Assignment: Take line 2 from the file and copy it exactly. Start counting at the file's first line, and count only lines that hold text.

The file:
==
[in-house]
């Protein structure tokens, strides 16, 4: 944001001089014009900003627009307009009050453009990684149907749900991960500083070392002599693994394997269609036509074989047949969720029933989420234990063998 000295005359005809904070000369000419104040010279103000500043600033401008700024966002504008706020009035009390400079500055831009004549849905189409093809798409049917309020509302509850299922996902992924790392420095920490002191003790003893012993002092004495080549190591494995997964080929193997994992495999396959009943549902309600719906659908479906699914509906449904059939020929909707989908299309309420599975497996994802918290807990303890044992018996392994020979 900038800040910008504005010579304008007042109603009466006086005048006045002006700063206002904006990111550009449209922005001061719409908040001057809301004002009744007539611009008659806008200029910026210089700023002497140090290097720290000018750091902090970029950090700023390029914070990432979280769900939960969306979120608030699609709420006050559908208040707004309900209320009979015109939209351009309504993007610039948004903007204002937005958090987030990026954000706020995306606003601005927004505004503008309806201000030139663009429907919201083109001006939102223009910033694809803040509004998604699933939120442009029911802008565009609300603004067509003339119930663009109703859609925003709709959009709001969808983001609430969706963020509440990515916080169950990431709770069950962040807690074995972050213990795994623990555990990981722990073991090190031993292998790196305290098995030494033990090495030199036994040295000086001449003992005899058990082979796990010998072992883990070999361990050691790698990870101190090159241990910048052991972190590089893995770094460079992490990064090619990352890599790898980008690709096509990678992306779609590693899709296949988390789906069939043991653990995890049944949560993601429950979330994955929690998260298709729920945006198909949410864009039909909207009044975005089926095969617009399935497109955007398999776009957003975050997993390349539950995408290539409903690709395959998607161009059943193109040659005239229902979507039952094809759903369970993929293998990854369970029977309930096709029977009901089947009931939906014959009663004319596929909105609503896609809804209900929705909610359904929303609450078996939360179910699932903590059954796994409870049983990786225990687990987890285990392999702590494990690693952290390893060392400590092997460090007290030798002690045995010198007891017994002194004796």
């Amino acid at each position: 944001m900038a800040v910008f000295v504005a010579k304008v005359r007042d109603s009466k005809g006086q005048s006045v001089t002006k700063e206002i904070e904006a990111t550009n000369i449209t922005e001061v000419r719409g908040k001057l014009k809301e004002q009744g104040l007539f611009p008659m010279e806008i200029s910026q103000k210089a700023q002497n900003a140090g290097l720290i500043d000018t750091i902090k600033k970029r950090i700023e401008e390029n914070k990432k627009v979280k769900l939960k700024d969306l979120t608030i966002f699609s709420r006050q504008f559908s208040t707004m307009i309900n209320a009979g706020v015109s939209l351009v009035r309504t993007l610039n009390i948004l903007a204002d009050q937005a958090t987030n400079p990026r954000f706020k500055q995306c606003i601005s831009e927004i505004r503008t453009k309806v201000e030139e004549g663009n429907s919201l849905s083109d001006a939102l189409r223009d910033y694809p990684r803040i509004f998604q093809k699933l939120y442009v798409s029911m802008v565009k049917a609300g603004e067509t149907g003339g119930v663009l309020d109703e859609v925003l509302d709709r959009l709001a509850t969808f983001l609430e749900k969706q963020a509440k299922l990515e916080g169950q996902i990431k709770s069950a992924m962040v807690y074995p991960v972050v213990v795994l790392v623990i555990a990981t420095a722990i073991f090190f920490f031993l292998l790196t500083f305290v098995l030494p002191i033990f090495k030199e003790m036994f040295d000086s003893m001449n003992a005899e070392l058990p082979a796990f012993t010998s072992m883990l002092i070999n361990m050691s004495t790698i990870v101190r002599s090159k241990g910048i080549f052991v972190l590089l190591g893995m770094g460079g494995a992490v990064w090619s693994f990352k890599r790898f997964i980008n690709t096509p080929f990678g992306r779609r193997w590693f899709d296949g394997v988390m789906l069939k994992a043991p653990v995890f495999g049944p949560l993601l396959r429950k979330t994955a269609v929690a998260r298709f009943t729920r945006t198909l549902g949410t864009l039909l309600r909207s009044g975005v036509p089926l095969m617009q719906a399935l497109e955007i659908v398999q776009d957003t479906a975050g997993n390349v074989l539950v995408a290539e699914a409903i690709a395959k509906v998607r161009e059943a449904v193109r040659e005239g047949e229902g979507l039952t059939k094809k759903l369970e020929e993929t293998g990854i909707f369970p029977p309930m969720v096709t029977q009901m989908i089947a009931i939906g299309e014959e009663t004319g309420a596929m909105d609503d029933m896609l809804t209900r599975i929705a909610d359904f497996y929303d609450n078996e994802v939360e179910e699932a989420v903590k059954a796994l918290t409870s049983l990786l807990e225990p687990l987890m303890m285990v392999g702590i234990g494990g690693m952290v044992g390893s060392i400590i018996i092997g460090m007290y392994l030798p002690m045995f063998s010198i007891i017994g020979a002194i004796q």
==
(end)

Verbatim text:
């Protein structure tokens, strides 16, 4: 944001001089014009900003627009307009009050453009990684149907749900991960500083070392002599693994394997269609036509074989047949969720029933989420234990063998 000295005359005809904070000369000419104040010279103000500043600033401008700024966002504008706020009035009390400079500055831009004549849905189409093809798409049917309020509302509850299922996902992924790392420095920490002191003790003893012993002092004495080549190591494995997964080929193997994992495999396959009943549902309600719906659908479906699914509906449904059939020929909707989908299309309420599975497996994802918290807990303890044992018996392994020979 900038800040910008504005010579304008007042109603009466006086005048006045002006700063206002904006990111550009449209922005001061719409908040001057809301004002009744007539611009008659806008200029910026210089700023002497140090290097720290000018750091902090970029950090700023390029914070990432979280769900939960969306979120608030699609709420006050559908208040707004309900209320009979015109939209351009309504993007610039948004903007204002937005958090987030990026954000706020995306606003601005927004505004503008309806201000030139663009429907919201083109001006939102223009910033694809803040509004998604699933939120442009029911802008565009609300603004067509003339119930663009109703859609925003709709959009709001969808983001609430969706963020509440990515916080169950990431709770069950962040807690074995972050213990795994623990555990990981722990073991090190031993292998790196305290098995030494033990090495030199036994040295000086001449003992005899058990082979796990010998072992883990070999361990050691790698990870101190090159241990910048052991972190590089893995770094460079992490990064090619990352890599790898980008690709096509990678992306779609590693899709296949988390789906069939043991653990995890049944949560993601429950979330994955929690998260298709729920945006198909949410864009039909909207009044975005089926095969617009399935497109955007398999776009957003975050997993390349539950995408290539409903690709395959998607161009059943193109040659005239229902979507039952094809759903369970993929293998990854369970029977309930096709029977009901089947009931939906014959009663004319596929909105609503896609809804209900929705909610359904929303609450078996939360179910699932903590059954796994409870049983990786225990687990987890285990392999702590494990690693952290390893060392400590092997460090007290030798002690045995010198007891017994002194004796």